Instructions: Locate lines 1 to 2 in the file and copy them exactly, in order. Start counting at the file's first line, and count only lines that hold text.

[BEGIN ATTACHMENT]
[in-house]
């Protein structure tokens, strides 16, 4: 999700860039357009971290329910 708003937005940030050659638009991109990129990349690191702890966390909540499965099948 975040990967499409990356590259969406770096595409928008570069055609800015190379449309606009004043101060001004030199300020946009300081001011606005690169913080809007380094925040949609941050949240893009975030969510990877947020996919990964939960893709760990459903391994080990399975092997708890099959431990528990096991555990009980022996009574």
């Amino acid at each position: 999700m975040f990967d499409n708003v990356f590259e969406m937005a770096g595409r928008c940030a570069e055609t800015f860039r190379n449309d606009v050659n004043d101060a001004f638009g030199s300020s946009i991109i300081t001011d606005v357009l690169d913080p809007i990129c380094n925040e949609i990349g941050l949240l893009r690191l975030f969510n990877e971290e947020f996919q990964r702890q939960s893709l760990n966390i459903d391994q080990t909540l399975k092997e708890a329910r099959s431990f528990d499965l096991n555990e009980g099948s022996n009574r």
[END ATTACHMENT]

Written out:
[in-house]
């Protein structure tokens, strides 16, 4: 999700860039357009971290329910 708003937005940030050659638009991109990129990349690191702890966390909540499965099948 975040990967499409990356590259969406770096595409928008570069055609800015190379449309606009004043101060001004030199300020946009300081001011606005690169913080809007380094925040949609941050949240893009975030969510990877947020996919990964939960893709760990459903391994080990399975092997708890099959431990528990096991555990009980022996009574």